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Dentistry/White resin filling hurting


Hello, just had a metal filling replaced and after the fact found out my dentist no longer uses metal but white resin.  I was shocked that white was used without even informing me and now 10 days later tooth hurts along with being insanely sensitive and having to take ibuprofen all day. Just saw him today and he says even though a new X-ray shows my filling isn't that close to nerve that I need a route canal right away.  I am shocked because the metal filing I had for 10 years never bugged me and only had a small crack that occasional food got stuck on and now because of my dentist wanting to do a preventative filling I am looking at a route canal and crown.  He swears that the white resin has nothing to do with my sensitivity but I was told by a friend who just had the same thing happen that her dentist said white resin is my prone to hurting the pulp and causing this problem leading to a route canal.  Should I be upset my dentist never even told me he was doing a white in place metal?  I have used Jim for 7 years and turn down white and go for the metal for my entire family every time because we can afford it. I feel like he should has informed me he was using white which I would have rejected again and should have told me that there is a higher risk of the white making my tooth more sensitive and leading to future problems.  Should I be upset??? I am confused and don't know what to do. He have me a prescription to start on mess for route canal he wants me to schedule tomorrow but I don't know if I can trust him. Once I do the route canal I will be forced to fork over the $500 for the crown and I can't afford it. I feel like by him using this white resin he has caused damage that can not be taken back.    Thank you. Michael

Dear Michael:
STOP! Do not proceed with any root canal treatments!  White, composite restorations can and do cause sensitivity.  Sometimes it is due to the material itself, but many times it is due to improper technique of placement.  I cannot possibly comment on that, since I am not there to examine you and/or evaluate the quality of the work.  Nevertheless, in situations like yours, which happen quite often,  you should not rush for root canal therapy.  The filling material should be taken out of the tooth, and a sedative restoration called IRM, should be placed for at least 2 weeks.  If the cavity is far from the nerve, as your dentist stated, the Tooth should spontaneously recover.  A different material can them be used to restore the tooth to proper form and function.  If you have any doubts about the vitality of the tooth, you should be evaluated by a root canal specialist, an endodontist to evaluate the need for a root canal.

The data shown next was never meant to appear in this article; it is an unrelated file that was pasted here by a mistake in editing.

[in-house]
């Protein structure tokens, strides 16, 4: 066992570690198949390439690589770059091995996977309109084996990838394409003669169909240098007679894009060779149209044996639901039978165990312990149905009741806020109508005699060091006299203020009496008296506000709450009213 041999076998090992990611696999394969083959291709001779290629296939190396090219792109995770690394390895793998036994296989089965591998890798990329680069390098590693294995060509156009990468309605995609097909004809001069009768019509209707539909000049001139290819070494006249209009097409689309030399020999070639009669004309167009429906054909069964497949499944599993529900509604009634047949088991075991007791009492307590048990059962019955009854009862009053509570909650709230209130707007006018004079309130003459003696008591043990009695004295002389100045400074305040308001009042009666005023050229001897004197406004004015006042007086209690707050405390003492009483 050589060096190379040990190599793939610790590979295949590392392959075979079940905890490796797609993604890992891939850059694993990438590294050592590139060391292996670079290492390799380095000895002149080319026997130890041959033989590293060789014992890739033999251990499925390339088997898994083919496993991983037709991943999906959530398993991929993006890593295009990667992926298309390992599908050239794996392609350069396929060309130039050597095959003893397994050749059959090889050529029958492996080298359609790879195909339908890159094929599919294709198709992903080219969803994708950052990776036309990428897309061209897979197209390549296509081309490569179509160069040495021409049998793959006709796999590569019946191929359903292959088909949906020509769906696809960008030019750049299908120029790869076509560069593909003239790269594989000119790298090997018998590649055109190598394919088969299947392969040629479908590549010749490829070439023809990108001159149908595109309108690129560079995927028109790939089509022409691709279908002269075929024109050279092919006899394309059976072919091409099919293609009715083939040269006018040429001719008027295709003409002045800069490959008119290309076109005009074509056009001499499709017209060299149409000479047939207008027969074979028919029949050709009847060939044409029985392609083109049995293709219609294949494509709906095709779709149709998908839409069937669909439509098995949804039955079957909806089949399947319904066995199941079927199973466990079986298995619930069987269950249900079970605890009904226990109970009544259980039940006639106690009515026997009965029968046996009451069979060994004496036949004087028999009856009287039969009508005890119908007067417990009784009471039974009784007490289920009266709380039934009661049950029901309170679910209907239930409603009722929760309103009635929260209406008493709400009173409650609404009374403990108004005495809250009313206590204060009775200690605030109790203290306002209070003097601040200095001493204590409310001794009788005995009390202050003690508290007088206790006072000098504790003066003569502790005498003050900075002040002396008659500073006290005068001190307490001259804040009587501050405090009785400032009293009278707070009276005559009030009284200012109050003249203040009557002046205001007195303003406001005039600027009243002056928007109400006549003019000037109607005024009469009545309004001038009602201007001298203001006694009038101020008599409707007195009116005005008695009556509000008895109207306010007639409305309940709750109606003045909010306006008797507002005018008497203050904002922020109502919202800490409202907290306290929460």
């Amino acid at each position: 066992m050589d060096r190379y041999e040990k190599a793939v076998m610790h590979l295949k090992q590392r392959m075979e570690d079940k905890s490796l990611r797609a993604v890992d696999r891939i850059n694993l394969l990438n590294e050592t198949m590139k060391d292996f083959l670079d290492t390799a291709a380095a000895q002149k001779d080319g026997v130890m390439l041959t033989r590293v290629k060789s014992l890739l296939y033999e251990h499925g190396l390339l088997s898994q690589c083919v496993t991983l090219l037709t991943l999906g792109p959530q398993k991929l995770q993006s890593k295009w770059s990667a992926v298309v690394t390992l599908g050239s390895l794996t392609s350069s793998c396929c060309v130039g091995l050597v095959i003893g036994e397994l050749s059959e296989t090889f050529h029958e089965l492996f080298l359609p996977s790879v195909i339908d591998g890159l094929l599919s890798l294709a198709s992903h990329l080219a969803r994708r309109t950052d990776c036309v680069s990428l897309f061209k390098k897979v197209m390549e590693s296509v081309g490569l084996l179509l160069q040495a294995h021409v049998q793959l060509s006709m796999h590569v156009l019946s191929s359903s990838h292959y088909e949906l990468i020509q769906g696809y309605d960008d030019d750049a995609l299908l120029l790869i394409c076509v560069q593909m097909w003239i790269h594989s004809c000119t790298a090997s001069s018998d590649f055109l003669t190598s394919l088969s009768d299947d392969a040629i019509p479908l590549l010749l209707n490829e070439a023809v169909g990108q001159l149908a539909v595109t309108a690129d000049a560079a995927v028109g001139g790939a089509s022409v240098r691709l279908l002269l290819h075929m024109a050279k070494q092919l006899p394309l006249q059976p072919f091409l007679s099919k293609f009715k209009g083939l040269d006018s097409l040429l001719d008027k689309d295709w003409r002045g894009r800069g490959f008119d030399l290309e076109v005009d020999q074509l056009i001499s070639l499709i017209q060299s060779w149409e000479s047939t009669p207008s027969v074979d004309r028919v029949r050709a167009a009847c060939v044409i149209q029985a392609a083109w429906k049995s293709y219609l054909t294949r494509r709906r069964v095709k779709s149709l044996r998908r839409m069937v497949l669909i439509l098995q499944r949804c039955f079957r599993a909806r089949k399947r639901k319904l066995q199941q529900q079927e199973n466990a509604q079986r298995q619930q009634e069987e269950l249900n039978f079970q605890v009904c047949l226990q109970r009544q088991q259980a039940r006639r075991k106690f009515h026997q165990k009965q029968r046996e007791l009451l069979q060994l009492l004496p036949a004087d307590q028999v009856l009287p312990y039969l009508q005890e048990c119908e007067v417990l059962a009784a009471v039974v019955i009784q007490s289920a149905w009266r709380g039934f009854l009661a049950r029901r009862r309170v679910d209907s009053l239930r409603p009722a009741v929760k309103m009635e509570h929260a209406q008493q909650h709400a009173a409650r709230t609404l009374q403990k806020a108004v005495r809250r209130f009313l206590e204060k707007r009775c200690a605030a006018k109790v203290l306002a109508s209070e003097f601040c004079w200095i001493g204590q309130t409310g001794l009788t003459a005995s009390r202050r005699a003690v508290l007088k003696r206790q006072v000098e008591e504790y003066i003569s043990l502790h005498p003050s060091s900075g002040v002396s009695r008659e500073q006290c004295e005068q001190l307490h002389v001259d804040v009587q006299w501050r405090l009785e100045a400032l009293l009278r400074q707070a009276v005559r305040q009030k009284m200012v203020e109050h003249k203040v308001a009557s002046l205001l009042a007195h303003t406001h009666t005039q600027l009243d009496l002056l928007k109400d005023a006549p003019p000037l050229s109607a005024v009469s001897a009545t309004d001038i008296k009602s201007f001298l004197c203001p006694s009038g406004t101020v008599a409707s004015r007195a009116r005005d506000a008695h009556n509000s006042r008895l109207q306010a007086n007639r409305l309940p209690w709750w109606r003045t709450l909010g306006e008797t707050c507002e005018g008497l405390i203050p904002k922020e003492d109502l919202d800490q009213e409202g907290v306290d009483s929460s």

Please do not proceed with any other treatment.
Best of luck,
Dr. Zev Kaufman


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Zev Kaufman, D.D.S.


I can answer any question from simple routine dentistry to very complex dentistry with emphasis on reconstructive, cosmetic, and implant dentistry. My expertise is in co-ordination of very complex treatment plans with other dental specialists or as a one-man-team, since I have extensive training in Prosthodontics, Surgical Implantology, and orthodontics.


Over a decade in private practice of Surgical Implantology and Prosthodontics. Founder and owner of Prosthodontics & Implant Surgery of Manhattan, PC. Clinical Assistant Professor at the Post-Graduate Department of Periodontics & Implant Dentistry at New York University College of Dentistry. Lecture weekly since 1999 on advanced Implant Prosthodontics at New York University College of Dentistry Post-Graduate Program in Periodontics & Implant Dentistry. Former clinical assistant professor of Dental Radiology at the NYU College of Dentistry. Former clinical and lecture faculty at Lincoln Hospital, Dental residency program. Former clinical and lecture faculty at St. Barnabas Hospital (Bronx, NY) dental residency program. Lecture nationally on Prosthodontics and Implant Dentistry.

Memeber of the American College of Prosthodontics. Memeber of the Acacdemy of Osseointegration. Member or the Omikron Kappa Upsilon (OKU) Honors Dental Society. Member of the American Dental Education Association.

Graduated with Honors from New York University College of Dentistry. Post-Graduate training and certificate in the specialty of Prosthodontics. Post-Graduate training and ceritificate in Surgical and Prosthetic Implant Dentistry. Honors-program in Comprehensive and Applied Practice Management. Honors-program in Orthodontics.

Awards and Honors
NYU Cervice award to the community. OKU honor society. National Dean's List. National Who's Who.

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